Ford, with 11 other investors and $28,000 in capital, incorporated the Ford Motor Company in 1903. In a newly-designed car, Ford drove an exhibition in which the car covered the distance of a mile on the ice of Lake St. Clair in 39.4 seconds, which was a new land speed record. Convinced by this success, the famous race driver Barney Oldfield, who named this new Ford model "999" in honor of a racing locomotive of the day, took the car around the country and thereby made the Ford brand known throughout the United States. Ford was also one of the early backers of the Indianapolis 500.

Ford astonished the world in 1914 by offering a $5 a day wage that more than doubled the rate of most of his workers. The move proved extremely profitable. Instead of constant turnover of employees, the best mechanics in Detroit flocked to Ford, bringing in their human capital and expertise, raising productivity, and lowering training costs. Ford called it "wage motive." The company's use of vertical integration also proved successful, as Ford built a gigantic factory that shipped in raw materials and shipped out finished automobiles.

The Model T

The Model T was introduced on October 01, 1908. It had many important innovationsÐ'--such as the steering wheel on the left, which every other company soon copied. The entire engine and transmission were enclosed; the 4 cylinders were cast in a solid block; the suspension used two semi-elliptic springs.

The car was very simple to drive, andÐ'--more importantÐ'--easy and cheap to repair. It was so cheap at $825 in 1908 (the price fell every year) that by the 1920s a majority of American drivers learned to drive on the Model T, leaving fond memories for millions. Ford created a massive publicity machine in Detroit to ensure every newspaper carried stories and ads about the new product. Ford's network of local dealers made the car ubiquitous in virtually every city in North America. As independent dealers the franchises grew rich and publicized not just the Ford but the very concept of automobiling; local motor clubs sprang up to help new drivers and to explore the countryside. Ford was always eager to sell to farmers, who looked on the vehicle as a commercial device to help their business. Sales skyrocketedÐ'-- several years posted 100+% gains on the previous year. Always on the hunt for more efficiency and lower costs, in 1913 Ford introduced the moving assembly belts into his plants, which enabled an enormous increase in production. Sales passed 250,000 in 1914. Although Henry Ford is often credited with the idea, contemporary sources indicate that the concept and its development came from employees Clarence Avery, Peter E. Martin, Charles E. Sorensen, and C.H. Wills. (See Piquette Plant) By 1916, as the price dropped to $360 for the basic touring car, sales reached 472,000.[4]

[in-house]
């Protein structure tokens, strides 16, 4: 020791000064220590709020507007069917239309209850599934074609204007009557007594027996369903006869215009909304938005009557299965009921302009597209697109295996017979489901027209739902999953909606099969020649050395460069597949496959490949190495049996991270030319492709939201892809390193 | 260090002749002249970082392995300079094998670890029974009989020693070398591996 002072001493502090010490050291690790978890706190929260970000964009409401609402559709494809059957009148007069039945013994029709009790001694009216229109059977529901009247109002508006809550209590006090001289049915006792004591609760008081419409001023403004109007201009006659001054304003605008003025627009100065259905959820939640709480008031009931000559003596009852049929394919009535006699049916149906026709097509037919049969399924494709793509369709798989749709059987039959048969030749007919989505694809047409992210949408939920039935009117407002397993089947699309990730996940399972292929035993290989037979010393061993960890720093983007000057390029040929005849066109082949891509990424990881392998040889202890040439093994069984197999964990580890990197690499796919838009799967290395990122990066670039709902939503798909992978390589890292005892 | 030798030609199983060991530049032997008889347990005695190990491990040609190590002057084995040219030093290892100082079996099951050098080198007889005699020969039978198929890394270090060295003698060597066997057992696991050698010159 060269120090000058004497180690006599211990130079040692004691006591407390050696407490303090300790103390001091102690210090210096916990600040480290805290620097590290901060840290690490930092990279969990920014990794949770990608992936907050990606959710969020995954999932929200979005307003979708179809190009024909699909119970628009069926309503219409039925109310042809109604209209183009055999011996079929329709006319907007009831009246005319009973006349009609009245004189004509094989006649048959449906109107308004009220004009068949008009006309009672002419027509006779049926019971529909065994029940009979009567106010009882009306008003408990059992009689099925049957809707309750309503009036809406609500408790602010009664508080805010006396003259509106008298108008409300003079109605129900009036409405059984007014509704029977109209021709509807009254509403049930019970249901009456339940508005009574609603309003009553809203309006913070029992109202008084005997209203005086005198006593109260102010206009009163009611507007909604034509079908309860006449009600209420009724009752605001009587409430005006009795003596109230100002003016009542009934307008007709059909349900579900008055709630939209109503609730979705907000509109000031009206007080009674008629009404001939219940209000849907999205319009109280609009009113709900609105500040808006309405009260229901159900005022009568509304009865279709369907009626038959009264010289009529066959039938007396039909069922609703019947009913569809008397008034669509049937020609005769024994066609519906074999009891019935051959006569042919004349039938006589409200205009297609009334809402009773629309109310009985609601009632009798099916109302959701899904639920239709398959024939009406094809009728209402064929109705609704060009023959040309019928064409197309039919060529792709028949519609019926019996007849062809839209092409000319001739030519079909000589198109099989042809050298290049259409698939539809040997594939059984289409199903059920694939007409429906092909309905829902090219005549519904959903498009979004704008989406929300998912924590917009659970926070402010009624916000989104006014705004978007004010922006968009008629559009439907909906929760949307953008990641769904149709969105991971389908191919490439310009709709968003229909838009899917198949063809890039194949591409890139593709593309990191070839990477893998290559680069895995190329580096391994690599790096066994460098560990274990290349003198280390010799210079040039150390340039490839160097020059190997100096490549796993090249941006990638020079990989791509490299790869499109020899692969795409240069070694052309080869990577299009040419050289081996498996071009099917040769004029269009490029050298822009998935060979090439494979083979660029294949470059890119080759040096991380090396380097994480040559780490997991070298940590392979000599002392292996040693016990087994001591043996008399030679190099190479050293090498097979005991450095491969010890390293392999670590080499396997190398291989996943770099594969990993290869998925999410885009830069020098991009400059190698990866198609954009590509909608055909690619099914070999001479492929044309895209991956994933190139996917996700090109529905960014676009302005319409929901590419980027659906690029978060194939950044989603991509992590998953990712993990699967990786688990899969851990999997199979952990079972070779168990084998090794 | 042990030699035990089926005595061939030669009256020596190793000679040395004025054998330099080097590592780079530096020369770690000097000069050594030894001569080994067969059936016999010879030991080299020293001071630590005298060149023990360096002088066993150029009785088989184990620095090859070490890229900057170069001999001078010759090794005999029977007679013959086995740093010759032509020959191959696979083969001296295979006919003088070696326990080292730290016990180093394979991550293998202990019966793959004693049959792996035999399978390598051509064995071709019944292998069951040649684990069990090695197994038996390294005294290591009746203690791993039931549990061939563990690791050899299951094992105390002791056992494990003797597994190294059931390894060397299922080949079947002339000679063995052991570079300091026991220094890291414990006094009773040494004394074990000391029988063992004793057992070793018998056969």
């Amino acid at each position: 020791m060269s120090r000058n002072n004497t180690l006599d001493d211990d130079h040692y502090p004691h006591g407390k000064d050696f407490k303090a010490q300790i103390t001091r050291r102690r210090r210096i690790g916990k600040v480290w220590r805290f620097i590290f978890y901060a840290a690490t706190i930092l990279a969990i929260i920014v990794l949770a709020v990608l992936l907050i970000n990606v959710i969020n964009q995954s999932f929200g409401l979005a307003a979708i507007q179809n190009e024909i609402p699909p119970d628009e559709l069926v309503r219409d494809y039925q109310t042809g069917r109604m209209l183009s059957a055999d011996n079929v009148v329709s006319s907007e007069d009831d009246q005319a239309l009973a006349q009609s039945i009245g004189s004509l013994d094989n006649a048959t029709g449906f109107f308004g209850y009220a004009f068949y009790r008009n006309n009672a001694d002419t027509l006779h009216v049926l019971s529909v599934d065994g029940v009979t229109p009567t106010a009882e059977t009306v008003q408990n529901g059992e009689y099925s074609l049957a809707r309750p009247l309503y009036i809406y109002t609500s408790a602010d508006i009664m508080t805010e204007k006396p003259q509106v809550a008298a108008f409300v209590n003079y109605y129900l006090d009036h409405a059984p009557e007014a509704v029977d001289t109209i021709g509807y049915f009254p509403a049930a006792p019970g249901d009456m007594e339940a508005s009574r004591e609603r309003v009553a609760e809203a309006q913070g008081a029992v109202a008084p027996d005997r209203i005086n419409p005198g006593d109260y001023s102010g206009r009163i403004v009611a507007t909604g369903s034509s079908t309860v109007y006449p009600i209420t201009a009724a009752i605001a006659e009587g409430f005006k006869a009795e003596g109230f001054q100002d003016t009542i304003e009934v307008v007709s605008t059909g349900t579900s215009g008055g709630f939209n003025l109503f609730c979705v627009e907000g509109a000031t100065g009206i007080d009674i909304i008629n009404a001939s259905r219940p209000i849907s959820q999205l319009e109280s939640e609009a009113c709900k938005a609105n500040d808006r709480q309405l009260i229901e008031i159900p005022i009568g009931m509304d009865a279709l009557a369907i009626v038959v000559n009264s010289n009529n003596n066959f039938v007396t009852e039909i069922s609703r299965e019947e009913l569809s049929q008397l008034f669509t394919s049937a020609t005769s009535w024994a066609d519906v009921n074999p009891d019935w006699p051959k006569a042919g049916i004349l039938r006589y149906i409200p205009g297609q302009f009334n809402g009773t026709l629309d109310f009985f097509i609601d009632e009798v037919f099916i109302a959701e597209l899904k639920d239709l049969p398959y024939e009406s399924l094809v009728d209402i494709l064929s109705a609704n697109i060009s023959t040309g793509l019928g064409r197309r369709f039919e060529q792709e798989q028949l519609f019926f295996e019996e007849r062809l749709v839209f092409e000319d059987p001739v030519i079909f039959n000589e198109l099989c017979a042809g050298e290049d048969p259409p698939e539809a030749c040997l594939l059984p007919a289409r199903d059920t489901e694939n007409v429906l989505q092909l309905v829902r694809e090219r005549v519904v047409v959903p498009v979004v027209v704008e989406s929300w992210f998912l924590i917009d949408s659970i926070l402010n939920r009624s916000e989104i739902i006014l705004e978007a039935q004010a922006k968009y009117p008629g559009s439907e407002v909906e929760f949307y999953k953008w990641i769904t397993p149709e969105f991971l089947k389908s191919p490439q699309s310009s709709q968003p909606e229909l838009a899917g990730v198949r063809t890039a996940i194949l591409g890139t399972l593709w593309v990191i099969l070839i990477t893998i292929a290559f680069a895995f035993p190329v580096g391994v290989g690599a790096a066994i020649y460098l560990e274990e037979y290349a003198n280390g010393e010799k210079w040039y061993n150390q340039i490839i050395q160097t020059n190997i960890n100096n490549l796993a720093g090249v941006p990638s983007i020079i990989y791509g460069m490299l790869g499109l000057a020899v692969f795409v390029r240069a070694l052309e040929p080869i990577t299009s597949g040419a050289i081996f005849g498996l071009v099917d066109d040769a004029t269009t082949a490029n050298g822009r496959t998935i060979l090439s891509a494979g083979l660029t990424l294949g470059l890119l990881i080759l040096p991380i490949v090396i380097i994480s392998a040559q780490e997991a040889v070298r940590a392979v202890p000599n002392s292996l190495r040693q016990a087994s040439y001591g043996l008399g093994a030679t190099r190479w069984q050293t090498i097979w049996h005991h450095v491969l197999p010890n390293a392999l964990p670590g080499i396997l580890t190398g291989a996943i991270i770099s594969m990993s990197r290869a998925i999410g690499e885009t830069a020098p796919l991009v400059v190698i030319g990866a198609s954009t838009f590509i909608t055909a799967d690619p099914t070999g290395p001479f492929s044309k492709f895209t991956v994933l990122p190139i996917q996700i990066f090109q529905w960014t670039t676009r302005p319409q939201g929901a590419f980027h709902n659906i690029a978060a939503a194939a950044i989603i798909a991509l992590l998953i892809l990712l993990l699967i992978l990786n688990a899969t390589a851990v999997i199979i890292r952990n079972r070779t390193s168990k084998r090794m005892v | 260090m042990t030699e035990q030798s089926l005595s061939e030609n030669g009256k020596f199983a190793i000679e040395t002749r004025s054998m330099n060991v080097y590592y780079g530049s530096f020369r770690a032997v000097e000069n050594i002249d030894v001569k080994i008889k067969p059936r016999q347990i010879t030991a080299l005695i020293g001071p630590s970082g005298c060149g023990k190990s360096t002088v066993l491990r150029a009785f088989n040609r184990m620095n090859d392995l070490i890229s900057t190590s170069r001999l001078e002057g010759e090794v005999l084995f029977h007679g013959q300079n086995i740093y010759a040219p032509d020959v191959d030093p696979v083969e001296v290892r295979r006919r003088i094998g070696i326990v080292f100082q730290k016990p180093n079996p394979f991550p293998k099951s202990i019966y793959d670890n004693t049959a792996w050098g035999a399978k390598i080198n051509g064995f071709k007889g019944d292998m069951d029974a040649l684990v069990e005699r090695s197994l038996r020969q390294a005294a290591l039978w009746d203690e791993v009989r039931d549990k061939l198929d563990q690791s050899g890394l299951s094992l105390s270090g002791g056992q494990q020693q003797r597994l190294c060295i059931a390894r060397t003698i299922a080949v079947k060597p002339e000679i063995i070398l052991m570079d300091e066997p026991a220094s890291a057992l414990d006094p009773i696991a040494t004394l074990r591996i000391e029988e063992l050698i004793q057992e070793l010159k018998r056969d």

By 1918, half of all cars in America were Model T's. As Ford wrote in his autobiography, "Any customer can have a car painted any color that he wants so long as it is black".[5] Until the development of the assembly line which mandated black because of its quicker drying time, Model Ts were available in other colors including red. The design was fervently promoted and defended by Henry Ford, and production continued as late as 1927; the final total production was 15,007,034. This was a record which stood for the next 45 years.

In 1918